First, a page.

Cooling Tower nozzles are found in spray distribution systems as opposed to gravity distribution systems, the latter of which use gutters and troughs to deliver water to the heat transfer surface of a cooling tower.
Determining how well spray nozzles perform is a factor that should not be overlooked when investigating cooling system performance issues. Nozzles play a crucial role in transferring the hot water from the process over the fill and are responsible for various phases in the tower’s performance.
Water Delivery: Right Size Nozzles and Location
A nozzle’s primary task is to transfer the hot water returning from the process to the heat transfer fill. The nozzles should be sized to account for the design flow rate of the cooling system and subsequent pressure drop through the nozzle of the cooling tower so that a uniform pattern gets delivered without gaps in-between the spray areas. Having invested in installing a new cooling tower, it’s important to know that the heat transfer surface is fully wetted out and that a constant level of water is being evenly distributed. Moreover, performance data relating to a fill is centred around this hypothesis.
When gaps in spray coverage exist, it leads to air bypass and poor water distribution. This is because dry fill provides less resistance to airflow. Air will always take the path that offers the least resistance. Thus airflow is ‘stolen’ from wet fill areas where hot water needs to be cooled making the cooling tower less efficient.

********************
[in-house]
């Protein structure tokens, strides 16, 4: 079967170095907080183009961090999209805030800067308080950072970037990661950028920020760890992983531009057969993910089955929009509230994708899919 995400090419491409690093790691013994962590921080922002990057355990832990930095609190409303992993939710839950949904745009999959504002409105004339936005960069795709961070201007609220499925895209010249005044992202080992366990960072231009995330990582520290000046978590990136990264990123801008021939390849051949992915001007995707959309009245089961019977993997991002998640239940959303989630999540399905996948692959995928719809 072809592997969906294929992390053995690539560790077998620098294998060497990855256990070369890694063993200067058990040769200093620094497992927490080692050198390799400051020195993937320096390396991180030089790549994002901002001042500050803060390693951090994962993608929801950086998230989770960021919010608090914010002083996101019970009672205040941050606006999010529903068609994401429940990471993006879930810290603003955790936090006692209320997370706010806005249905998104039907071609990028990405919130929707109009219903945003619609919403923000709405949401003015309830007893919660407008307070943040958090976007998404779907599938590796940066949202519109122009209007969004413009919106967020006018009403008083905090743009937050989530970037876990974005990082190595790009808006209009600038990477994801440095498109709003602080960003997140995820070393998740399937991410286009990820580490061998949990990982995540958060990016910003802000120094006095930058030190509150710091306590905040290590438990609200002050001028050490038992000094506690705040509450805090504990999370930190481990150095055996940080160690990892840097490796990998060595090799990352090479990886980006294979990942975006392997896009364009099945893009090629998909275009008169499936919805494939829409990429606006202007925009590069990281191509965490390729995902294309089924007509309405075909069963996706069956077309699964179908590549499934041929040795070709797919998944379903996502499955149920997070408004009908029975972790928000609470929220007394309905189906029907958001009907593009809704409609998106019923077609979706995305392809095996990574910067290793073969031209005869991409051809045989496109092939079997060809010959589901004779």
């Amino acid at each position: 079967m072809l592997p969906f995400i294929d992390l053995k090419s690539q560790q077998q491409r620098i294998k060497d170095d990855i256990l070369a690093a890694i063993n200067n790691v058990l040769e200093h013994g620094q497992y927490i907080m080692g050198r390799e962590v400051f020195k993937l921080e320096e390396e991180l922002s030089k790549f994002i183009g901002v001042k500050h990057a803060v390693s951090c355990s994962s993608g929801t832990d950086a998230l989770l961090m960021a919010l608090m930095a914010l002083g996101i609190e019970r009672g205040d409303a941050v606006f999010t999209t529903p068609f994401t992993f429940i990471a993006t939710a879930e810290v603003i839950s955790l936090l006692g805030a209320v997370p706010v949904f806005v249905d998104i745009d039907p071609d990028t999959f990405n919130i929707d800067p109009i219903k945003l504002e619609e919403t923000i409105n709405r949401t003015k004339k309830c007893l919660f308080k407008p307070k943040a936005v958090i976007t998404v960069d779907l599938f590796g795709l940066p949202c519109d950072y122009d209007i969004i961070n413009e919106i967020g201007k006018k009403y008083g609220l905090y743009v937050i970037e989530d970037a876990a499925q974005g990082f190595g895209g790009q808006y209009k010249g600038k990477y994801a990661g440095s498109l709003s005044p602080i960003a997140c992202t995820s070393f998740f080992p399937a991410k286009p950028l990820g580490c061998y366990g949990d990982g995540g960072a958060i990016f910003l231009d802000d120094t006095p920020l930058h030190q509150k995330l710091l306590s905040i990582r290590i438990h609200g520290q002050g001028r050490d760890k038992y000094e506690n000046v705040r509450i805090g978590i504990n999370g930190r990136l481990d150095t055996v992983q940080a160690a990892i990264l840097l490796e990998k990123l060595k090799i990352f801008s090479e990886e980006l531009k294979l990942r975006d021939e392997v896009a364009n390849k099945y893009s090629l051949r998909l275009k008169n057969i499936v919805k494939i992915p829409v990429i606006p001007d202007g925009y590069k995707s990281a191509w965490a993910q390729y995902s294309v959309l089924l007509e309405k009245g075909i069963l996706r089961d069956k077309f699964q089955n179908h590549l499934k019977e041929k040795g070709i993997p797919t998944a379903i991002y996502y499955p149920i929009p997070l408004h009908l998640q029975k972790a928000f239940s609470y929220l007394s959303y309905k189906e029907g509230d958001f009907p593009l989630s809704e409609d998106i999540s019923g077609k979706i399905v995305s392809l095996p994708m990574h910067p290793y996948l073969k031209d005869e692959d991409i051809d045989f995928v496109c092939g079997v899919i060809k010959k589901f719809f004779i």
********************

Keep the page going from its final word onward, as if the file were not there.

Furthermore, because water and air are both fluids, gaps are not constant in these areas. The fluids compete, interact with one another which means they tend to shift and pulse.
The result? Areas of the fill experience fluctuating dry and wet cycles. This promotes the formation of scale and a breeding ground for harmful bacteria, in particular, legionella. Heavily scaled fill will adversely affect thermal performance capability. In a worst-case scenario, it could completely block airflow from the fill. This could ultimately lead to structural damage in a cooling tower should the fill’s extra weight become excessive.
Spray Area: Maximising Interactions Between Coldest and Hottest Water